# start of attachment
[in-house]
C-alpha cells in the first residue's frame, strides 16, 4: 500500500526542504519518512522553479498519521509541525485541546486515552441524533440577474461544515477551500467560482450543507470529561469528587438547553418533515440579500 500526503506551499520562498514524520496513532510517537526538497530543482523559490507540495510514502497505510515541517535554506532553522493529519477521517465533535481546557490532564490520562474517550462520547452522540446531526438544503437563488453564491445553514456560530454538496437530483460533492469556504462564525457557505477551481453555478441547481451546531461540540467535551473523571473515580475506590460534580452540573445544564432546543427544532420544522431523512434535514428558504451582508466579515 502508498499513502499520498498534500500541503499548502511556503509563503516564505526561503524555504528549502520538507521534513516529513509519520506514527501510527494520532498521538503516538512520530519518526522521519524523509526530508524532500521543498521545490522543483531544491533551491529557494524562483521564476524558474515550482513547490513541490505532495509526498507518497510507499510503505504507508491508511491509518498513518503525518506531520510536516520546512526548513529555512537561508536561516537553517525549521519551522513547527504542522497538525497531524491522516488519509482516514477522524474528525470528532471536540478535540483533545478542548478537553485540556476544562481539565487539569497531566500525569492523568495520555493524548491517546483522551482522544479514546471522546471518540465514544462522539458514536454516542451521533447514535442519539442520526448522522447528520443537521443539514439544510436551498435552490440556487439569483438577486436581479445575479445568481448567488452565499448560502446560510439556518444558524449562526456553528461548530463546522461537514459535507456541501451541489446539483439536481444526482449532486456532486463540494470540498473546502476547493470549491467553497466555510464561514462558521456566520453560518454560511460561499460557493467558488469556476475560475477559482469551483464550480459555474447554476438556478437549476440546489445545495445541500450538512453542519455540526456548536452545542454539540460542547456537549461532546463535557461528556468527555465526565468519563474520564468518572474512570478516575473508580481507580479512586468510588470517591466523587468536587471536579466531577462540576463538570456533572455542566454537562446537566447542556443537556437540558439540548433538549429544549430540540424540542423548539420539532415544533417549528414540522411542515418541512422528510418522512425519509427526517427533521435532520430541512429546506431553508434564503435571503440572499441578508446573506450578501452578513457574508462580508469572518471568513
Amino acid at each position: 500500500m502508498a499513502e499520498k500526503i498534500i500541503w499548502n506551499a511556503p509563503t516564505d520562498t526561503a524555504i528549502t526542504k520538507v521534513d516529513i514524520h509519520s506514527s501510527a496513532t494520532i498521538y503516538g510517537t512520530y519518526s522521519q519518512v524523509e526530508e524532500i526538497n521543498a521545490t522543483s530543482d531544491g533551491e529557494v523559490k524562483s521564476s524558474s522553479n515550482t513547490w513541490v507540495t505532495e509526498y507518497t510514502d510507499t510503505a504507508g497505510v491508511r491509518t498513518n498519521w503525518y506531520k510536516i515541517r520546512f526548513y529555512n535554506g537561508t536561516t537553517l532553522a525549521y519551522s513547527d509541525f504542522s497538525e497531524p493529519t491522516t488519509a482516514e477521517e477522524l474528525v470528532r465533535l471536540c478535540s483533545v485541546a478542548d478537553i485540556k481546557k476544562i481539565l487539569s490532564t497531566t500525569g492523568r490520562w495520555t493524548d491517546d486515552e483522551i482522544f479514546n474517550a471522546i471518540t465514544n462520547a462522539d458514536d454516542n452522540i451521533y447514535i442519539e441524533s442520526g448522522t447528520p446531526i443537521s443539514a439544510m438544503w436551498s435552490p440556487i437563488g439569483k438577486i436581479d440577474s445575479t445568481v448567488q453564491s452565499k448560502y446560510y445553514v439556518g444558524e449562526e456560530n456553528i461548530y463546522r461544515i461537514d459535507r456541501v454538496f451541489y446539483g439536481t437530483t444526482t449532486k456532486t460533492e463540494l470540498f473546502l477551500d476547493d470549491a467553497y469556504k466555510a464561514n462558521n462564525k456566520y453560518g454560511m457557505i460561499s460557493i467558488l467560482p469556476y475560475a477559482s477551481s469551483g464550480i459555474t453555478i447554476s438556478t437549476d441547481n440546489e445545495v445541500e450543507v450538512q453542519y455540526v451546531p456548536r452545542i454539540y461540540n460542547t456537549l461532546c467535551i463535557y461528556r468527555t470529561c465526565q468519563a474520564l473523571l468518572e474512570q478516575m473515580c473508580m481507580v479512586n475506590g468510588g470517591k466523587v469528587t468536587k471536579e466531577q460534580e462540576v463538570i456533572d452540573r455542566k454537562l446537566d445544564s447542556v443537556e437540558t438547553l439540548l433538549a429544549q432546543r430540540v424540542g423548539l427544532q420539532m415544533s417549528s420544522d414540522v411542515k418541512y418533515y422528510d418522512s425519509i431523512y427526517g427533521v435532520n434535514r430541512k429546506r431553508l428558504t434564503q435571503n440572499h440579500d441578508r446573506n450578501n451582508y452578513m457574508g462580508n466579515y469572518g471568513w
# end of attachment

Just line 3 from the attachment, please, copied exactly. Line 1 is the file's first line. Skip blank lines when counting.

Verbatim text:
Amino acid at each position: 500500500m502508498a499513502e499520498k500526503i498534500i500541503w499548502n506551499a511556503p509563503t516564505d520562498t526561503a524555504i528549502t526542504k520538507v521534513d516529513i514524520h509519520s506514527s501510527a496513532t494520532i498521538y503516538g510517537t512520530y519518526s522521519q519518512v524523509e526530508e524532500i526538497n521543498a521545490t522543483s530543482d531544491g533551491e529557494v523559490k524562483s521564476s524558474s522553479n515550482t513547490w513541490v507540495t505532495e509526498y507518497t510514502d510507499t510503505a504507508g497505510v491508511r491509518t498513518n498519521w503525518y506531520k510536516i515541517r520546512f526548513y529555512n535554506g537561508t536561516t537553517l532553522a525549521y519551522s513547527d509541525f504542522s497538525e497531524p493529519t491522516t488519509a482516514e477521517e477522524l474528525v470528532r465533535l471536540c478535540s483533545v485541546a478542548d478537553i485540556k481546557k476544562i481539565l487539569s490532564t497531566t500525569g492523568r490520562w495520555t493524548d491517546d486515552e483522551i482522544f479514546n474517550a471522546i471518540t465514544n462520547a462522539d458514536d454516542n452522540i451521533y447514535i442519539e441524533s442520526g448522522t447528520p446531526i443537521s443539514a439544510m438544503w436551498s435552490p440556487i437563488g439569483k438577486i436581479d440577474s445575479t445568481v448567488q453564491s452565499k448560502y446560510y445553514v439556518g444558524e449562526e456560530n456553528i461548530y463546522r461544515i461537514d459535507r456541501v454538496f451541489y446539483g439536481t437530483t444526482t449532486k456532486t460533492e463540494l470540498f473546502l477551500d476547493d470549491a467553497y469556504k466555510a464561514n462558521n462564525k456566520y453560518g454560511m457557505i460561499s460557493i467558488l467560482p469556476y475560475a477559482s477551481s469551483g464550480i459555474t453555478i447554476s438556478t437549476d441547481n440546489e445545495v445541500e450543507v450538512q453542519y455540526v451546531p456548536r452545542i454539540y461540540n460542547t456537549l461532546c467535551i463535557y461528556r468527555t470529561c465526565q468519563a474520564l473523571l468518572e474512570q478516575m473515580c473508580m481507580v479512586n475506590g468510588g470517591k466523587v469528587t468536587k471536579e466531577q460534580e462540576v463538570i456533572d452540573r455542566k454537562l446537566d445544564s447542556v443537556e437540558t438547553l439540548l433538549a429544549q432546543r430540540v424540542g423548539l427544532q420539532m415544533s417549528s420544522d414540522v411542515k418541512y418533515y422528510d418522512s425519509i431523512y427526517g427533521v435532520n434535514r430541512k429546506r431553508l428558504t434564503q435571503n440572499h440579500d441578508r446573506n450578501n451582508y452578513m457574508g462580508n466579515y469572518g471568513w